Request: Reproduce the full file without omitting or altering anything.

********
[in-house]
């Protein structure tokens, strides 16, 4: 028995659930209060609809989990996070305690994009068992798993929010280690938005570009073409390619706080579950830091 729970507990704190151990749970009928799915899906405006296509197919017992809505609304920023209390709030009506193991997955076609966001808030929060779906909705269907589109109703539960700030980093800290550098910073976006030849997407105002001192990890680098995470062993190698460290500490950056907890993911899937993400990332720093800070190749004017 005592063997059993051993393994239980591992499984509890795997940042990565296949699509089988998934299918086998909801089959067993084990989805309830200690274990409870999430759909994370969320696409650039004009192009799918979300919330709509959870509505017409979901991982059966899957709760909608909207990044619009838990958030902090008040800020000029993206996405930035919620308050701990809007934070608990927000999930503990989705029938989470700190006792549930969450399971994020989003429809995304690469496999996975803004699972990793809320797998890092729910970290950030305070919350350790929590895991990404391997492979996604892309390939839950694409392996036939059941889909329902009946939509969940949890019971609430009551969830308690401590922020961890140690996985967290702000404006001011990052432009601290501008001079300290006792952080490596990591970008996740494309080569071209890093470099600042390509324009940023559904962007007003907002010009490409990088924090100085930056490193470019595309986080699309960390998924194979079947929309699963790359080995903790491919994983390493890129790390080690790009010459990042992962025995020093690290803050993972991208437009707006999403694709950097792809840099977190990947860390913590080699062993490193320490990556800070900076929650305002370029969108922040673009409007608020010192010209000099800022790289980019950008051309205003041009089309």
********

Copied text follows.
[in-house]
């Protein structure tokens, strides 16, 4: 028995659930209060609809989990996070305690994009068992798993929010280690938005570009073409390619706080579950830091 729970507990704190151990749970009928799915899906405006296509197919017992809505609304920023209390709030009506193991997955076609966001808030929060779906909705269907589109109703539960700030980093800290550098910073976006030849997407105002001192990890680098995470062993190698460290500490950056907890993911899937993400990332720093800070190749004017 005592063997059993051993393994239980591992499984509890795997940042990565296949699509089988998934299918086998909801089959067993084990989805309830200690274990409870999430759909994370969320696409650039004009192009799918979300919330709509959870509505017409979901991982059966899957709760909608909207990044619009838990958030902090008040800020000029993206996405930035919620308050701990809007934070608990927000999930503990989705029938989470700190006792549930969450399971994020989003429809995304690469496999996975803004699972990793809320797998890092729910970290950030305070919350350790929590895991990404391997492979996604892309390939839950694409392996036939059941889909329902009946939509969940949890019971609430009551969830308690401590922020961890140690996985967290702000404006001011990052432009601290501008001079300290006792952080490596990591970008996740494309080569071209890093470099600042390509324009940023559904962007007003907002010009490409990088924090100085930056490193470019595309986080699309960390998924194979079947929309699963790359080995903790491919994983390493890129790390080690790009010459990042992962025995020093690290803050993972991208437009707006999403694709950097792809840099977190990947860390913590080699062993490193320490990556800070900076929650305002370029969108922040673009409007608020010192010209000099800022790289980019950008051309205003041009089309």